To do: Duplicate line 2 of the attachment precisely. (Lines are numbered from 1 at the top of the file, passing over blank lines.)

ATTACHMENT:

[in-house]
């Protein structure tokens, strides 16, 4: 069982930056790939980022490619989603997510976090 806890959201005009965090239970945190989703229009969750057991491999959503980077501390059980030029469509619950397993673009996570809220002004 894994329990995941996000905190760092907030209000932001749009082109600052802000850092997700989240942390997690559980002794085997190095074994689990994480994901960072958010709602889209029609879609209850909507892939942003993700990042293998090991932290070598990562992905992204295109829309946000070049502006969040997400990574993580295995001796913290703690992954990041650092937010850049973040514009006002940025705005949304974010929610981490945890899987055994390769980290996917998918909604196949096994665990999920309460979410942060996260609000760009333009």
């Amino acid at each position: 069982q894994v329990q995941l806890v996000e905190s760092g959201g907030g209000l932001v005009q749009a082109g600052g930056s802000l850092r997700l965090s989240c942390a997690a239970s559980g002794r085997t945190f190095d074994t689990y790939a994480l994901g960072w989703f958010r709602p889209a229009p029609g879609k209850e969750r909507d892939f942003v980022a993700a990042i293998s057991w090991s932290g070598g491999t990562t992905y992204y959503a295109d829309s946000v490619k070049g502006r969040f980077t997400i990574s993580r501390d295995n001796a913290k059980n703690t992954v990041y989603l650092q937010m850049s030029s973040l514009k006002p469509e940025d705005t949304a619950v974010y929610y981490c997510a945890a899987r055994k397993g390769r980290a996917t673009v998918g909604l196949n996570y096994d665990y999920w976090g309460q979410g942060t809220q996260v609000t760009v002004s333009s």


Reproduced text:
């Protein structure tokens, strides 16, 4: 069982930056790939980022490619989603997510976090 806890959201005009965090239970945190989703229009969750057991491999959503980077501390059980030029469509619950397993673009996570809220002004 894994329990995941996000905190760092907030209000932001749009082109600052802000850092997700989240942390997690559980002794085997190095074994689990994480994901960072958010709602889209029609879609209850909507892939942003993700990042293998090991932290070598990562992905992204295109829309946000070049502006969040997400990574993580295995001796913290703690992954990041650092937010850049973040514009006002940025705005949304974010929610981490945890899987055994390769980290996917998918909604196949096994665990999920309460979410942060996260609000760009333009």